Linked by Thom Holwerda on Mon 16th Aug 2010 14:11 UTC
Internet Explorer With the release of Internet Explorer's first beta upon is, it's a good time to look back upon the history of Microsoft's web browser. As it turns out, Internet Explorer turns 15 today, with the first version released August 16, 1995. Pretty turbulent history, there.
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Comment by Kroc
by Kroc on Mon 16th Aug 2010 14:34 UTC
Kroc
Member since:
2005-11-10

Internet Explorer 4 was good. I'm not old enough to have been there when the browser was just getting on its feet, but I remember Netscape 2, then IE3 and remember the wow of IE4. Microsoft went on overdrive to make certain Netscape was done in. They added frames, scripting, DHTML, CSS--everything. In the end they didn't need to; a combination of bundling IE and Netscape failing to update Netscape 4.7 until Netscape 6 several years later sealed Netscape's doom.

In a way, we have benefited from the IE monopoly in one way. I've learnt web development during a time where it was easier than it is now. There was only one browser to test in, and the browser didn't change for over five years, meaning we all had lots of time to focus on polishing our skills, than keeping up with a constantly moving platform. It must be very hard getting into web design right now because it's an absolutely confusing array of incompleteness.

IE6 did what IE6 did and that's all you had to worry about.

IE9 has shown a demonstratable change in Microsoft's behaviour with IE. They finally seem to be 'getting' the web and working hard at not only implementing the standards, but fighting to nail down the unclear parts of them and ensure that their implementation is the best and fastest. They finally have some pride in their product.

I believe that HTML5 is the next C++. It's messy, clunky, you can shoot yourself in the foot easily with it, but it's the common language by which most apps [will] get written.

Edited 2010-08-16 14:36 UTC

Reply Score: 5

RE: Comment by Kroc
by Laurence on Mon 16th Aug 2010 14:43 in reply to "Comment by Kroc"
Laurence Member since:
2007-03-26

Internet Explorer 4 was good. I'm not old enough to have been there when the browser was just getting on its feet, but I remember Netscape 2, then IE3 and remember the wow of IE4. Microsoft went on overdrive to make certain Netscape was done in. They added frames, scripting, DHTML, CSS--everything. In the end they didn't need to; a combination of bundling IE and Netscape failing to update Netscape 4.7 until Netscape 6 several years later sealed Netscape's doom.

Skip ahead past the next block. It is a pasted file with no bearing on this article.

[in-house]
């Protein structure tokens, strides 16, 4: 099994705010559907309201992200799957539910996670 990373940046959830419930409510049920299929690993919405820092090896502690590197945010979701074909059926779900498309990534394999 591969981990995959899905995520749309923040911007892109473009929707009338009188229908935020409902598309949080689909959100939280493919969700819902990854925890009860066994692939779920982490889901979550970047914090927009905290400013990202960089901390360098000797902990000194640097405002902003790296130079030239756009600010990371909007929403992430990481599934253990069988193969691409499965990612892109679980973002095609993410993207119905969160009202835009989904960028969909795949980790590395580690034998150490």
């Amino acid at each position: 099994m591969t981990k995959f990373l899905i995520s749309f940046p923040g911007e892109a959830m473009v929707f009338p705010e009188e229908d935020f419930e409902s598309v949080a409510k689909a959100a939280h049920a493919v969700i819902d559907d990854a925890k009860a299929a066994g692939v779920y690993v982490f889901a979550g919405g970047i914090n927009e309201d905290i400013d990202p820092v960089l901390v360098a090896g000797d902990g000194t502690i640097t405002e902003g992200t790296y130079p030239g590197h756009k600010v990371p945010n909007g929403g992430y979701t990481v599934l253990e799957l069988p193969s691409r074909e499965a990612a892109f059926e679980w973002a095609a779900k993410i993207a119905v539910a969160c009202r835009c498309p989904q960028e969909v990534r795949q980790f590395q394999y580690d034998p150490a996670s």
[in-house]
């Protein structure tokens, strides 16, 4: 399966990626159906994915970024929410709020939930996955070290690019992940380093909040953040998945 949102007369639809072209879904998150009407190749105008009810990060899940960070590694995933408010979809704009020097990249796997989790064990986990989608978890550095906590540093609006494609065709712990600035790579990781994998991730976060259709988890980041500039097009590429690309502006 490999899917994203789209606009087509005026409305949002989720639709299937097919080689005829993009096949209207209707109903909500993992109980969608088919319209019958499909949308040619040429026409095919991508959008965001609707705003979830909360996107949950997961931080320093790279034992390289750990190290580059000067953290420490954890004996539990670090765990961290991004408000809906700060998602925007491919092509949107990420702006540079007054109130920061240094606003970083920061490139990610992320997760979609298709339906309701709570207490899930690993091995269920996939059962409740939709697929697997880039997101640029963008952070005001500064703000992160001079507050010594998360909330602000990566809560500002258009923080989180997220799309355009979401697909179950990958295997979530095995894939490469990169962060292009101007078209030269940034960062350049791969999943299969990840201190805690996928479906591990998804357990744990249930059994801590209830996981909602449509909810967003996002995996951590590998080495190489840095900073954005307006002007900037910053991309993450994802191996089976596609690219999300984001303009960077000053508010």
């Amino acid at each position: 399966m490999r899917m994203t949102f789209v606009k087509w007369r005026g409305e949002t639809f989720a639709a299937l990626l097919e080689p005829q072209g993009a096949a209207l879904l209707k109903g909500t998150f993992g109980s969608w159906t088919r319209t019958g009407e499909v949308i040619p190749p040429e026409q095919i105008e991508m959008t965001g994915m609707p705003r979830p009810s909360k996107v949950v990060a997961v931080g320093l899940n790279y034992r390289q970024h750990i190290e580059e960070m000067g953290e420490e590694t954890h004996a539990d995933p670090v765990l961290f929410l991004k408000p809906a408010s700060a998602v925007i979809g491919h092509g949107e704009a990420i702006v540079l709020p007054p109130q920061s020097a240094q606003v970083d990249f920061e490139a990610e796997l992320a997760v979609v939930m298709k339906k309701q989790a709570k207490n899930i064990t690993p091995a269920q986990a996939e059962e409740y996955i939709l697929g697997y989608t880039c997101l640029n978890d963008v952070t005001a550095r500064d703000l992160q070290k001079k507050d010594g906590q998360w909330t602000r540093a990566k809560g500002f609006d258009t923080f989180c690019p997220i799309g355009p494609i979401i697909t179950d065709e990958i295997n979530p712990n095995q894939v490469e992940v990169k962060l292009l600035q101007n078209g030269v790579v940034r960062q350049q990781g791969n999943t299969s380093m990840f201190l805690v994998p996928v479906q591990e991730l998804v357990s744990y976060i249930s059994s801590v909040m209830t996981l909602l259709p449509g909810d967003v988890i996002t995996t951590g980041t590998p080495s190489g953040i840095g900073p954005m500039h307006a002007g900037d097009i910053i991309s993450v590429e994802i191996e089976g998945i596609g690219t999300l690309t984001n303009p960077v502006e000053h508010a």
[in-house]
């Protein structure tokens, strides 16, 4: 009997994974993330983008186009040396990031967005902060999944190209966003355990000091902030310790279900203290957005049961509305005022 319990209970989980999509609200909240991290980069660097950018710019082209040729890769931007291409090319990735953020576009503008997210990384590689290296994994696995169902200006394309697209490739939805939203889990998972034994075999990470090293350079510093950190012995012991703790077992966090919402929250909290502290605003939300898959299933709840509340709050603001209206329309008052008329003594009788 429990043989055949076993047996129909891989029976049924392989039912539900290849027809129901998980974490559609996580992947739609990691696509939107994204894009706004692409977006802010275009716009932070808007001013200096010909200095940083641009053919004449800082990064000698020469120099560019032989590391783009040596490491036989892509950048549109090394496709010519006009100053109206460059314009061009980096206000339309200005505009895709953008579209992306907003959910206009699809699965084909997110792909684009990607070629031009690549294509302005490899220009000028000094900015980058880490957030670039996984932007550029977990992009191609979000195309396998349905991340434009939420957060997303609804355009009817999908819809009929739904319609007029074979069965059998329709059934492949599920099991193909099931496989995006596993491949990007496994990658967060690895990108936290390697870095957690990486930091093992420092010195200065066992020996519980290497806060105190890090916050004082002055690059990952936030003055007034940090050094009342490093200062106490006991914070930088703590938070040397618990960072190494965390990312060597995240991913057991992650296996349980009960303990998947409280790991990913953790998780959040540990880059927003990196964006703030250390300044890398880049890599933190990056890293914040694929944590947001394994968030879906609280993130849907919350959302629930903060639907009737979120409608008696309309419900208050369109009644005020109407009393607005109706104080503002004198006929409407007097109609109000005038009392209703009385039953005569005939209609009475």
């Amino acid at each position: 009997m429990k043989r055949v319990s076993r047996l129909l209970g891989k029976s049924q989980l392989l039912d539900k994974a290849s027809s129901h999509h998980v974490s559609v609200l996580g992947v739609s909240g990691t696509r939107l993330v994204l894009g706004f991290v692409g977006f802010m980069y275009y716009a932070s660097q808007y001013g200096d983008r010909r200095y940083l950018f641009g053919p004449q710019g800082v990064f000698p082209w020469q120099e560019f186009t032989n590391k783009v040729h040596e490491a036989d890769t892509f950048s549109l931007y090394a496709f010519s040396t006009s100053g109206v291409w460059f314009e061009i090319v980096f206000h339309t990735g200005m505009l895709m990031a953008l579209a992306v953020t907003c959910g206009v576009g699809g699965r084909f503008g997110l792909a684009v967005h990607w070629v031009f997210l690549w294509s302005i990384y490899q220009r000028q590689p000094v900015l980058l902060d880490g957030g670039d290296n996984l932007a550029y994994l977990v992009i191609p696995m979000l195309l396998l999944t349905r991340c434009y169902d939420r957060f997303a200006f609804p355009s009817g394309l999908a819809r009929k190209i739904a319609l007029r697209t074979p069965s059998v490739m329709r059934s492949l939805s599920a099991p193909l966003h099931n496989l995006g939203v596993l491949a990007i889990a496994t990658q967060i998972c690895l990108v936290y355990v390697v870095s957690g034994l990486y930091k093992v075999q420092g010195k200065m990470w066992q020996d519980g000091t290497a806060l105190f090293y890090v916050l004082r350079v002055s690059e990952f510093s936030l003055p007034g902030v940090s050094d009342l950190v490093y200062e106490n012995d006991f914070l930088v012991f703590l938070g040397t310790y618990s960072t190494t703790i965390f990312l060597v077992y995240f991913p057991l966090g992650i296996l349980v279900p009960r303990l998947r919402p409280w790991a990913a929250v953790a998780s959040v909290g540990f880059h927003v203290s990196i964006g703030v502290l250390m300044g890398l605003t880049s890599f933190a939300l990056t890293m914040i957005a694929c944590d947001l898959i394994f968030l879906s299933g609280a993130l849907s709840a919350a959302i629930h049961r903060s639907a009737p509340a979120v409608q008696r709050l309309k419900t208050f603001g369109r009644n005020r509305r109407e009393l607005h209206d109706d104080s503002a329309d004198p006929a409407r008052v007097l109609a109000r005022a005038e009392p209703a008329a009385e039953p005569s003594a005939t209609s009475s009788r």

Frames existed before IE4. I remember using frames on both IE3 and Netscape Navigator 3 (maybe before then, but I can't recall that far back). In fact, I remember being wound up at IE4 upon release as it broke all of my frames!

[edit]
Yes, frames were around before IE4, but the standard changed (or the implimentation was only then standardised by w3c) with HTML4 (which was IE4 supported):

http://en.wikipedia.org/wiki/Framing_(World_Wide_Web)#History



In a way, we have benefited from the IE monopoly in one way. I've learnt web development during a time where it was easier than it is now. There was only one browser to test in, and the browser didn't change for over five years, meaning we all had lots of time to focus on polishing our skills, than keeping up with a constantly moving platform. It must be very hard getting into web design right now because it's an absolutely confusing array of incompleteness.

That's only true if you learned web development in the early 00s.
If you was building sites before then, then it was a complete nightmare. Browsers were not only incompatible with each other, they were incompatible with different versions of themselves!


I believe that HTML5 is the next C++. It's messy, clunky, you can shoot yourself in the foot easily with it, but it's the common language by which most apps get written.

Interesting analogy. Thanks for sharing ;)

Edited 2010-08-16 14:50 UTC

Reply Parent Score: 2

RE[2]: Comment by Kroc
by Kroc on Mon 16th Aug 2010 14:48 in reply to "RE: Comment by Kroc"
Kroc Member since:
2005-11-10

Frames existed before IE4


Thanks for the correction. IE4 did add a lot of stuff, I probably thought Frames were new in IE4 because of the scripting capability where I first used them. I wonder if IE3 had iframes?

That's only true if you learned web development in the early 00s.


I was really fortunate and started in 2000/1, when you could just about ignore that Netscape existed and get away with it unscathed.

Reply Parent Score: 1

RE: Comment by Kroc
by dvhh on Tue 17th Aug 2010 02:45 in reply to "Comment by Kroc"
dvhh Member since:
2006-03-20

The main with netscape compared with internet explorer concerning webdesign was measurement, internet explorer could do pixel perfect adjustment where netscape had some weird ~8 pixel snap (for frame anyway, curse them as much as you could they were a bandwidth saver).

internet explorer was way more web designer friendly at that time, more tolerant to error, and "fast" javascript.

these time were easier, right now it is all about SEO,
and less about the actual content

Reply Parent Score: 3